How to Remove Red Wine Stains From Clothing

Wine toast

 

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Red wine stains are notoriously difficult to remove. The pigments of the red wine soak into fibers and begin to set almost right away. That is why it is important to act quickly and treat the stain immediately, whether it's on clothing or carpet. There are some first steps you can take to help achieve a successful outcome, and then five different treatments to try if there are still signs of red.

Treat the Stain Right Away

If possible, try to treat a red wine stain immediately; the older a stain is, the more difficult it is to remove. Follow these first crucial steps:

  1. Blot the stain with a clean cloth or paper towel. Make sure you are pressing down gently and dabbing, not rubbing—if you start scrubbing, you will set in the stain.
  2. Apply some kind of treatment to the stain. The method you choose will depend on where you are and what supplies you have on hand. Some potential cleaning substances include salt, club soda, dishwashing liquid, white vinegar, laundry detergent, and stain removers.
  3. Do not put the stained fabric in a hot dryer. The heat will set in the stain and make it almost impossible to clean.

Kosher Salt

Common salt can remove red wine stains from fabric. The grains of salt absorb the wine, pulling the color away from the clothing and acting as a cleaner while mildly scrubbing the fabric to loosen any remaining stain. Kosher salt, in particular, is a flatter-particle salt, which gives it more surface area to pull stains from the fabric. After you blot the stained area with a clean cloth or paper towel, sprinkle salt onto the stain, and allow it to sit for two to three minutes; the salt should start to absorb the red wine. You also can leave the salt on overnight (leaving the salt on longer is more effective). Then rinse thoroughly with cold water. If the stain remains, you can repeat the steps.

If the fabric of your clothing is somewhat sturdy, like heavy cotton, try pouring boiling water over the salt. First, place the fabric over a bowl so the stain is centered; if need be, you can secure the fabric with a rubber band. Then, carefully and slowly pour the boiling water over the wine spot from about 8 inches above to allow the force of the water to push out the stain. If you are satisfied with the results, launder as usual. If not, repeat or try something different. You can also use this boiling water method without the salt.

Club Soda

Many people swear by this stain removing method and for good reason. Pour a bit of the carbonated drink over the stain and allow the clothing to sit overnight. While you can swap club soda for seltzer when making a drink, the two aren't chemically the same, so use club soda for stains. 

Dishwashing Liquid and Hydrogen Peroxide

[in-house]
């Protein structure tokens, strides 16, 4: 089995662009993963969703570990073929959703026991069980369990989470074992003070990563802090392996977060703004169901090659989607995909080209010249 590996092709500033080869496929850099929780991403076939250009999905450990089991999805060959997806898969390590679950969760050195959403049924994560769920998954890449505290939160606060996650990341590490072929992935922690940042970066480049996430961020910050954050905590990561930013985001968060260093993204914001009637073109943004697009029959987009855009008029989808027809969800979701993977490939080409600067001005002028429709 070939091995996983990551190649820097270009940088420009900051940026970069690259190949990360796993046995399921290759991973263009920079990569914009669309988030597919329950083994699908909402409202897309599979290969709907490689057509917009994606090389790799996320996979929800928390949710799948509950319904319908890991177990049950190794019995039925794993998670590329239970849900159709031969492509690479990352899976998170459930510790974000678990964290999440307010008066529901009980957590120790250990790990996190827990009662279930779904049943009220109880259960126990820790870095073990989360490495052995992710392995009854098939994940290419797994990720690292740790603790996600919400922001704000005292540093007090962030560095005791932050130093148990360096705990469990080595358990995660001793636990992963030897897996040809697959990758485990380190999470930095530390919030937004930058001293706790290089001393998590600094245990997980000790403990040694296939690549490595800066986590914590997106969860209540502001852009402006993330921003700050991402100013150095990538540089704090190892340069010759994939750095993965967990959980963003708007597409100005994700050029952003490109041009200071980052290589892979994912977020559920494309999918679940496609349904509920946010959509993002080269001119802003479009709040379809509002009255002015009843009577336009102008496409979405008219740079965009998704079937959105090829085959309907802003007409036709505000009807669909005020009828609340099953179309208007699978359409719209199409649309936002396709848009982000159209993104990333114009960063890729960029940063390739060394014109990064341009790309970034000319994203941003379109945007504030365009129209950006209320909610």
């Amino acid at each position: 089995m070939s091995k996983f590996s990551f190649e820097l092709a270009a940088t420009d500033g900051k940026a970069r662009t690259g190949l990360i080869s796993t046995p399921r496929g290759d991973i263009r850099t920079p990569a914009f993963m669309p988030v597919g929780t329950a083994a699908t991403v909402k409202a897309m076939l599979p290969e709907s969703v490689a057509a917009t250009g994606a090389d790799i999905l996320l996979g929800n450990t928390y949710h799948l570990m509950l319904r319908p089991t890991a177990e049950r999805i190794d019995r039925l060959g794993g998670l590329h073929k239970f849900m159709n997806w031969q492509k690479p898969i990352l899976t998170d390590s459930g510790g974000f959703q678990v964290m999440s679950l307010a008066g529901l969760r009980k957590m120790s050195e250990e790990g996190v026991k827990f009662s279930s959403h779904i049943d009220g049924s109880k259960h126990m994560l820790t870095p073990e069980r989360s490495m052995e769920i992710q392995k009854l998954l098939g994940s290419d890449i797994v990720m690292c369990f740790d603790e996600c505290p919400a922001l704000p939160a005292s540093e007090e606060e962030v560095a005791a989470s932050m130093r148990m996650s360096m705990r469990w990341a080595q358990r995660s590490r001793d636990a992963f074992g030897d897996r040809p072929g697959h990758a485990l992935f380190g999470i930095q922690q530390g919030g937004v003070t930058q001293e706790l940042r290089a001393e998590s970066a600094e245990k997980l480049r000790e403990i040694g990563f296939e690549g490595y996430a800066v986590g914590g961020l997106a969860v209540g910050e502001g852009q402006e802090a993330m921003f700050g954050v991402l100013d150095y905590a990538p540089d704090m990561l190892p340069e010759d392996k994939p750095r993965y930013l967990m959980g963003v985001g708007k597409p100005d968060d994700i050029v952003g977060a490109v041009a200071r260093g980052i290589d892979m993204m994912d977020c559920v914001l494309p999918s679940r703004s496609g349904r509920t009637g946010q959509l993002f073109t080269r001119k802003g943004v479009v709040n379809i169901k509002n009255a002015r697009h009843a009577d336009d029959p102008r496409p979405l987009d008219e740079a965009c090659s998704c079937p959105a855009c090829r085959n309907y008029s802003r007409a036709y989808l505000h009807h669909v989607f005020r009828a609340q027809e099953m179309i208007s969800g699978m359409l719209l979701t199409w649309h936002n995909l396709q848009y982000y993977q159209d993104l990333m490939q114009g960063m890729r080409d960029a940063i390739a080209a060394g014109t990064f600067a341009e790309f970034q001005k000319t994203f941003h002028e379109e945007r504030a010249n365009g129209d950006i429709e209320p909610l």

This do-it-yourself stain-removing combination is often successful. The proportions can vary from a ratio of 1-to-1 to a ratio of 3-to-1 (hydrogen peroxide to soap), but the process is basically the same. Combine the two—Dawn brand of dishwashing soap is recommended—and test it on an inconspicuous area as hydrogen peroxide is a bleaching agent. If all goes well, pour the mixture onto the stain and let sit, checking every once in a while to see if the stain has disappeared; if it has not, add more mixture until it does. Once the red wine is gone, wash the garment immediately. (If you cannot wash the fabric right away, rinse it with cold water, and let sit until you can.) 

White Vinegar and Laundry Detergent

In this two-step process, first, cover the stain with white vinegar and then apply liquid detergent. The vinegar neutralizes the red and purple pigments in the wine while the detergent cleans the fabric. Launder in hot water until the stain is gone.

Laundry and Cleaning Products

Try a few professional products. Soaking the clothing in OxiClean powder mixed with the warmest water your fabric can handle is a good option—red wine is one of the stains the solution promises to remove. Other proven choices include Carbona Stain Devils, Bac-Out Stain, and Odor Remover, Ecover Stain Stick, Spot Shot, and Tide Stick. There also are a few sprays made specifically for removing red wine stains such as Chateau Spill and Wine Away.

How to Remove Old Red Wine Stains

If you have a red wine stain that you did not get to in time or did not know about, you may still have luck getting it out. Old red wine stains need a good long soak in cold water to have a chance of removal. Start by rubbing liquid laundry detergent or dish soap on the stained area. Next, put the clothing in a bowl or bucket of cold water to soak for 30 minutes. Apply a stain remover and wash the piece of clothing on a normal cycle. Repeat these steps until the stain is gone or no difference is being made. For really tough stains on white clothing, you can use a bleaching agent. For colored clothing, a non-chlorine oxygen bleach might be helpful, too.